One hundred and fifty years ago this week Arkansas ratified the Thirteenth Amendment to the U.S. Constitution.
Just after the conclusion of an afternoon seminar in Sturgis Hall of the Clinton School of Public Service on Tuesday, Dean Skip Rutherford asked folks to stick around and reflect on the Amendment.
“That Amendment abolished slavery and as a result over 400,000 slaves in Arkansas were freed,” he said.
Part of events across the state organized by the Arkansas Civil War Sesquicentennial Commission, called “Let Freedom Ring,” the Clinton School event mirrored one on the other side of downtown at the Arkansas State Capital.
There, Governor Asa Hutchinson spoke on the amendment's legacy and the hard-scrabble politicking out of which it grew.
“We remind ourselves of this historic moment, but also the challenge of that time and it took a lot of political muscle. And it took a lot of political muscle for the Congress to pass the 13th Amendment. Horse-trading had to be accomplished, much as we do today,” he said.
Arkansas's Legislature was the twenty first to ratify the Amendment, when it did so on April 14, 1865.
“We remember the leadership that brought that to pass and the sacrifice of so many in working to preserve our nation,” Hutchinson said.
And thus, organizers rang the capitol bell 13 times at one o'clock, also known as thirteen hundred hours. And over at the Clinton School, students and faculty rang a bell, donated to them in 2007.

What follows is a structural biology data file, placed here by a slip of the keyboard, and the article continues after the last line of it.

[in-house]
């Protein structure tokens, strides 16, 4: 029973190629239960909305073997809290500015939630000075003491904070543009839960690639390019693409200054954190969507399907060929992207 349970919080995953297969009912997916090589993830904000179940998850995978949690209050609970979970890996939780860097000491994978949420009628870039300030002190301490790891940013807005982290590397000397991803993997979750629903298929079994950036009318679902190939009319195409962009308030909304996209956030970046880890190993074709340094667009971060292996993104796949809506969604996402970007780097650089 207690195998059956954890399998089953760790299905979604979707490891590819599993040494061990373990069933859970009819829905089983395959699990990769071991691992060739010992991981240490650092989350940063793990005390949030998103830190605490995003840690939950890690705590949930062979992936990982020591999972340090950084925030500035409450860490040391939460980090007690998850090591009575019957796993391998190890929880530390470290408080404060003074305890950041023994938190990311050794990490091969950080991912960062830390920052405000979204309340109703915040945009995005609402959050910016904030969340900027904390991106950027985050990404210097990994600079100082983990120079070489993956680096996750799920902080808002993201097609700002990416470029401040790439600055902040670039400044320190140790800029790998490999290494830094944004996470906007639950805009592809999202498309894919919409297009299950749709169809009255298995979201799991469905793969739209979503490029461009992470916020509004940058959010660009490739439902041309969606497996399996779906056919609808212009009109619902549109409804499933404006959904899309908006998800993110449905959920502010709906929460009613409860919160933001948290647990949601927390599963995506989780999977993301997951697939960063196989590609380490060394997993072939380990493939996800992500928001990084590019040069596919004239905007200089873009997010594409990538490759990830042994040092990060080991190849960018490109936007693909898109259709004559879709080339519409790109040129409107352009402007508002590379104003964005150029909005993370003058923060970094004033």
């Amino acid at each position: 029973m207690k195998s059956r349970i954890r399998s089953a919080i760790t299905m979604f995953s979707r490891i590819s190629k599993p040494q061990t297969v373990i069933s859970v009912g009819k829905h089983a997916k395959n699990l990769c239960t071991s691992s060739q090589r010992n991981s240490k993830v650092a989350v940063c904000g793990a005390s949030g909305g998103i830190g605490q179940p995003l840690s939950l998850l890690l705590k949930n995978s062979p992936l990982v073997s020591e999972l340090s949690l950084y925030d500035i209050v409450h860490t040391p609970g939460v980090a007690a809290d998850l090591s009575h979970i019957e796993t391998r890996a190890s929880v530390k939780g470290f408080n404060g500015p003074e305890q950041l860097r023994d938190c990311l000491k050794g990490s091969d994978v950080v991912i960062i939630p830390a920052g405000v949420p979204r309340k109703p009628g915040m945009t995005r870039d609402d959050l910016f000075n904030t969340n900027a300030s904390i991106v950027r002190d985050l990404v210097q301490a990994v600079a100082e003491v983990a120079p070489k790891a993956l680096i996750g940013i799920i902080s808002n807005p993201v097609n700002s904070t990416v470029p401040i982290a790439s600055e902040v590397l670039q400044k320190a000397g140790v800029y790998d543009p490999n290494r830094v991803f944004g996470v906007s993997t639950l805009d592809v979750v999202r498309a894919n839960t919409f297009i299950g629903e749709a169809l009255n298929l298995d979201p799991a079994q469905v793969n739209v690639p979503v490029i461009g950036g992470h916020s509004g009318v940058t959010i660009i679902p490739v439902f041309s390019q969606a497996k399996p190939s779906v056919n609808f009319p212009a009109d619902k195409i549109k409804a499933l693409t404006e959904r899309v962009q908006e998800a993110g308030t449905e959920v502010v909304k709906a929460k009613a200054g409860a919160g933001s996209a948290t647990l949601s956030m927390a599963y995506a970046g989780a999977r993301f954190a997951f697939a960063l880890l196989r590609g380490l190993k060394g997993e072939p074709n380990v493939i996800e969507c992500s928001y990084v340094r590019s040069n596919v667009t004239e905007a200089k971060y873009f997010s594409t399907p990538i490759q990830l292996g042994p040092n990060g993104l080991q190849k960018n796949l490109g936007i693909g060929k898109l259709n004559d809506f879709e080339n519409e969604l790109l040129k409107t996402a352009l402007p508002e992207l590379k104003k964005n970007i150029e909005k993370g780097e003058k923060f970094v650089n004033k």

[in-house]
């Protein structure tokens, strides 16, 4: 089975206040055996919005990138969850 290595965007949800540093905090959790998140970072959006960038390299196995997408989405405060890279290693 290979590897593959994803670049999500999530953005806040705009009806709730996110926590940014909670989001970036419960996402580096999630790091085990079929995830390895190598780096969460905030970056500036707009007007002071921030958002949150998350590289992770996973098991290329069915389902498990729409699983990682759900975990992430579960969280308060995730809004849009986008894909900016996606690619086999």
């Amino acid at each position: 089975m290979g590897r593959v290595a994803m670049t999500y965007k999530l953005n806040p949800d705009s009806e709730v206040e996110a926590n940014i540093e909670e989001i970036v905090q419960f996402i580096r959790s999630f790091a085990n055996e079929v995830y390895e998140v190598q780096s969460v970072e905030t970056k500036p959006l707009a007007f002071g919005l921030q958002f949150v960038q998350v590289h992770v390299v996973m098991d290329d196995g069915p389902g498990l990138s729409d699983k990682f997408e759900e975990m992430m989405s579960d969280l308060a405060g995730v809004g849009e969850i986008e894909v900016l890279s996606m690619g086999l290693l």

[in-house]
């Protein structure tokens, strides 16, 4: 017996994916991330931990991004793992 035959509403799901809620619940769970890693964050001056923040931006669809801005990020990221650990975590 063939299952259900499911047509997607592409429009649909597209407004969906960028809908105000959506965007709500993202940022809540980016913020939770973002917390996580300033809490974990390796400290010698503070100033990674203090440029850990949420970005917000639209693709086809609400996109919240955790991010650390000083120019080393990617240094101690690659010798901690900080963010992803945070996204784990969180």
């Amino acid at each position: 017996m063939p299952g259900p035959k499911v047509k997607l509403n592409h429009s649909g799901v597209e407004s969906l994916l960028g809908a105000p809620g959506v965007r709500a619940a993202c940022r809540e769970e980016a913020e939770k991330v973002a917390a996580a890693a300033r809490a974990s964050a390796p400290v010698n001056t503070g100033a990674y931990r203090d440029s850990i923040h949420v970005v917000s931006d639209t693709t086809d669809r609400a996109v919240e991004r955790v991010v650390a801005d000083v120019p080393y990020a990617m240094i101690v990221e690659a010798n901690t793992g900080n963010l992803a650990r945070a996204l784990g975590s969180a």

On the Capitol Steps, State Senator Linda Chesterfield, one of the first black students to integrate Hendrix College fifty years ago, directed her focus on the more significant anniversary of the day.
“To be a part of the celebration of my state ratifying, finally the 13th Amendment to the Constitution speaks of how far the state had to come,” she said.
She noted how in the resulting years of Reconstruction, African Americans began to serve in the State Legislature. More served during that period than at any other in the State's history. A history, which longtime Civil Rights activist and Little Rock Resident Annie Abrams, who attended the Clinton School Event, says she sees continuing through her children, grandchildren and great grandchildren.
“I've lived four generations of evolution of the history of the evolution of 'how far have we come,” she said.
Abrams herself comes from a lifetime of political and social activism stemming from the 1957 Central High School desegration saga and her work on one of the most prominent black newspapers of the time, The Arkansas State Press.
“And for me to have been in the House of the Senate, in D.C. To have been in the Arkansas Capitol. To have the Governor who's ringing the bell over there to sit on my couch...I know we have made progress,” she said.
From recognition of citizenship to political representation to the fight for integration, Abrams says she is inspired to keep going not only by the history of progress originating in the passage of the Thirteenth Amendment, but also by her own simple motto: “Service is the rent you pay to stay on this Earth.”
“Now...I'm going to pay some rent. Have you paid any rent today?”
She hopes those guiding words will help future generations confront the struggles and injustices of their day.